Did you know that almost half of the Washington state residents who take the drivers’ exam fail it the first time around? According to the Department of Licensing, test-takers must correctly answer at least 20 of 25 questions about safe driving practices and traffic laws in order to pass the “knowledge test.” The questions are generated randomly from a pool of 185.
Seattlepi.com recently requested a list from the DOL of the top 10 questions that stump Washington state residents. The questions show that Seattle area drivers are puzzled by how to drive near school buses, bicycles and joggers, as well as how to properly turn left and use headlights. Young drivers, in particular, have difficulty with the rules surrounding distracted driving, as well as the proper distance for changing lanes around tractor-trailers. Of course, much of these areas of confusion are demonstrated by car accidents in the area.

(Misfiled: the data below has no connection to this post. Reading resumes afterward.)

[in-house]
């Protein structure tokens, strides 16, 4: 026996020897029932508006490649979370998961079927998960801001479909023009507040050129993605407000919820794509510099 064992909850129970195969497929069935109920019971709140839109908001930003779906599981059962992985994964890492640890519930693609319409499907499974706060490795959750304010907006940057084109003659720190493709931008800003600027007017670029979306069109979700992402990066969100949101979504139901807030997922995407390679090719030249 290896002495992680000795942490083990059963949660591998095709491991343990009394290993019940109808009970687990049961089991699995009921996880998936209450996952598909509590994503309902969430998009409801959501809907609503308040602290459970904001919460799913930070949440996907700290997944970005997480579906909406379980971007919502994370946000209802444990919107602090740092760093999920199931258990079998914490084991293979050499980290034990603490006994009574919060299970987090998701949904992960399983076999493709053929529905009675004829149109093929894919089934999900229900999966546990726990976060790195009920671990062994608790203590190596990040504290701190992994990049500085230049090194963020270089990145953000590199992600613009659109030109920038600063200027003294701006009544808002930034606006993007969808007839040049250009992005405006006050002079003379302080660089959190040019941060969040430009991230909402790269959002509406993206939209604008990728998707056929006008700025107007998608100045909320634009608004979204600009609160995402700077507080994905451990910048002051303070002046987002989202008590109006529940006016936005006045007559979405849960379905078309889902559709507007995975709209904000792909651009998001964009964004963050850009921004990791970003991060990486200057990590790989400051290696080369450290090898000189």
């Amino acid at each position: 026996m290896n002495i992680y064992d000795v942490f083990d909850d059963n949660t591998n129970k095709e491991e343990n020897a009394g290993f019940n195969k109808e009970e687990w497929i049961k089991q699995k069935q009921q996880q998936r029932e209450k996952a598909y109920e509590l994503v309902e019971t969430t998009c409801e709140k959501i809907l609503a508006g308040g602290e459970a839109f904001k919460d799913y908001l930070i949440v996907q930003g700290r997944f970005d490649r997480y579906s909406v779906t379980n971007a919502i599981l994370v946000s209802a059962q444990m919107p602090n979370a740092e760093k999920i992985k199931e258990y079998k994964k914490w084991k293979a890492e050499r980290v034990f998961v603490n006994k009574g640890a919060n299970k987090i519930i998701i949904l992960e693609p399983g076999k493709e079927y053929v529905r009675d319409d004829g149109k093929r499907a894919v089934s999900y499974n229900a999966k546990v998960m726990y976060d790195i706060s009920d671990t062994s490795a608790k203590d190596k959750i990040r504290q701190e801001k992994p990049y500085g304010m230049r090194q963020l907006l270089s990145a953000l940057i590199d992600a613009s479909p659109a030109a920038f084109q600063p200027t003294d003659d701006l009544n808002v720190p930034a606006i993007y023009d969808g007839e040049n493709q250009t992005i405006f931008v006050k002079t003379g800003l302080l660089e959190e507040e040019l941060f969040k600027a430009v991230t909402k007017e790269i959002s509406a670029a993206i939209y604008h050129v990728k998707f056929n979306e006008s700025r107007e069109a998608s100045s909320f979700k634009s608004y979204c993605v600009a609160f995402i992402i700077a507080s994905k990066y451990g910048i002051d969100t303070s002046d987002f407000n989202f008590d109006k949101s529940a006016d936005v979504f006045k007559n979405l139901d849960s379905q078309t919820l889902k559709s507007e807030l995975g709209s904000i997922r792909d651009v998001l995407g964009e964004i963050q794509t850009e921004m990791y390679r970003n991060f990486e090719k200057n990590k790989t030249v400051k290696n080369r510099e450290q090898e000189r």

A few specific questions that people have trouble with are listed below. The correct answers are listed at the end of the post.
1. On a roadway with three or more lanes, you must stop for a school bus with flashing red lights:
A. Only if you are traveling in the same direction as the bus.
B. If you are traveling in the opposite direction as the bus.
C. Only if children are crossing the road.
D. If you are traveling in either direction.
2. When riding at night, a bicycle must have a white headlight visible for:
A. 300 feet
B. 400 feet
C. 500 feet
D. 600 feet
3. A driver should be extra alert for motorcyclists, bicycles and pedestrians because:
A. They have the right-of-way.
B. They obey different traffic laws.
C. They are hard to see in traffic.
D. They do not have a rearview mirror.
4. If your car starts to skid, turn your steering wheel:
A. In the direction you want the vehicle to go.
B. In the opposite direction of the skid.
C. To keep the front wheels straight.
D. In any direction, it doesn’t matter.
Answers: 1: A; 2: C; 3: C; 4: A.
Source: SeattlePI.com, “Top 10 questions people often get wrong on driver’s exam,” Scott Gutierrez, May 13, 2012